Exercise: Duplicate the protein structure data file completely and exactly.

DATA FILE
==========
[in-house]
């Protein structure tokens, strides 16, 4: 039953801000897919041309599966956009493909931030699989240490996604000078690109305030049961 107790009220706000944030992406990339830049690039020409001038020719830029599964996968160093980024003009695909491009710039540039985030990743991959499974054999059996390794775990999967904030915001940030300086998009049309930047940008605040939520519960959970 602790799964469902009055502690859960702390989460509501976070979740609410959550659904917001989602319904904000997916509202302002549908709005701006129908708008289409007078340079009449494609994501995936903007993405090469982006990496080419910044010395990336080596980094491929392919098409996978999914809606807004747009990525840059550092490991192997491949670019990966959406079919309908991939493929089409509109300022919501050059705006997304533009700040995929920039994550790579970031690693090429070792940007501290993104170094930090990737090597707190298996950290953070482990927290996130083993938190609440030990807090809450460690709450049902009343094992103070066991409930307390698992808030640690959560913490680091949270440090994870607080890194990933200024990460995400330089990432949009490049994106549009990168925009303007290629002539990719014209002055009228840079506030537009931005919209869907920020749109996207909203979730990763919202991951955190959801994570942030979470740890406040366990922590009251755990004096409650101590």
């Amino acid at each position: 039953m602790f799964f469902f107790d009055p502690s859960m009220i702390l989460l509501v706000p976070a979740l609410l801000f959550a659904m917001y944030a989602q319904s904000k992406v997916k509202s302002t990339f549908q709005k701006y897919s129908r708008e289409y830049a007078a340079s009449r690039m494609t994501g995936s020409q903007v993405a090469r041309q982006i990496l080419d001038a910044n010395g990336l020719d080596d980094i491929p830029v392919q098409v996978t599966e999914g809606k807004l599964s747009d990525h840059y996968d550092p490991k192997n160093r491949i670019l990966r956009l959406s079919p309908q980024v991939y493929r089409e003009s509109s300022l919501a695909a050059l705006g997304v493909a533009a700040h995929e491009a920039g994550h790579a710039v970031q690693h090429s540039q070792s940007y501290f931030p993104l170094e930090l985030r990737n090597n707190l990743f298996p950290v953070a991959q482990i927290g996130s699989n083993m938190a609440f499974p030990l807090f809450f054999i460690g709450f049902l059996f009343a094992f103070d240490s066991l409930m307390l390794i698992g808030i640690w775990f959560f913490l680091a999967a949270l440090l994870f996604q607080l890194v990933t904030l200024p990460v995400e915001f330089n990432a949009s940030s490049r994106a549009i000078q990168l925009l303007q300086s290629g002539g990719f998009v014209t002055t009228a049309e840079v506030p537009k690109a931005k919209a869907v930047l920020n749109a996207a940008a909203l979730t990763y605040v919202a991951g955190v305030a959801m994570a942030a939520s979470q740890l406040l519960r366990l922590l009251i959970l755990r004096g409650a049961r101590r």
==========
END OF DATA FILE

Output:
[in-house]
């Protein structure tokens, strides 16, 4: 039953801000897919041309599966956009493909931030699989240490996604000078690109305030049961 107790009220706000944030992406990339830049690039020409001038020719830029599964996968160093980024003009695909491009710039540039985030990743991959499974054999059996390794775990999967904030915001940030300086998009049309930047940008605040939520519960959970 602790799964469902009055502690859960702390989460509501976070979740609410959550659904917001989602319904904000997916509202302002549908709005701006129908708008289409007078340079009449494609994501995936903007993405090469982006990496080419910044010395990336080596980094491929392919098409996978999914809606807004747009990525840059550092490991192997491949670019990966959406079919309908991939493929089409509109300022919501050059705006997304533009700040995929920039994550790579970031690693090429070792940007501290993104170094930090990737090597707190298996950290953070482990927290996130083993938190609440030990807090809450460690709450049902009343094992103070066991409930307390698992808030640690959560913490680091949270440090994870607080890194990933200024990460995400330089990432949009490049994106549009990168925009303007290629002539990719014209002055009228840079506030537009931005919209869907920020749109996207909203979730990763919202991951955190959801994570942030979470740890406040366990922590009251755990004096409650101590």
């Amino acid at each position: 039953m602790f799964f469902f107790d009055p502690s859960m009220i702390l989460l509501v706000p976070a979740l609410l801000f959550a659904m917001y944030a989602q319904s904000k992406v997916k509202s302002t990339f549908q709005k701006y897919s129908r708008e289409y830049a007078a340079s009449r690039m494609t994501g995936s020409q903007v993405a090469r041309q982006i990496l080419d001038a910044n010395g990336l020719d080596d980094i491929p830029v392919q098409v996978t599966e999914g809606k807004l599964s747009d990525h840059y996968d550092p490991k192997n160093r491949i670019l990966r956009l959406s079919p309908q980024v991939y493929r089409e003009s509109s300022l919501a695909a050059l705006g997304v493909a533009a700040h995929e491009a920039g994550h790579a710039v970031q690693h090429s540039q070792s940007y501290f931030p993104l170094e930090l985030r990737n090597n707190l990743f298996p950290v953070a991959q482990i927290g996130s699989n083993m938190a609440f499974p030990l807090f809450f054999i460690g709450f049902l059996f009343a094992f103070d240490s066991l409930m307390l390794i698992g808030i640690w775990f959560f913490l680091a999967a949270l440090l994870f996604q607080l890194v990933t904030l200024p990460v995400e915001f330089n990432a949009s940030s490049r994106a549009i000078q990168l925009l303007q300086s290629g002539g990719f998009v014209t002055t009228a049309e840079v506030p537009k690109a931005k919209a869907v930047l920020n749109a996207a940008a909203l979730t990763y605040v919202a991951g955190v305030a959801m994570a942030a939520s979470q740890l406040l519960r366990l922590l009251i959970l755990r004096g409650a049961r101590r």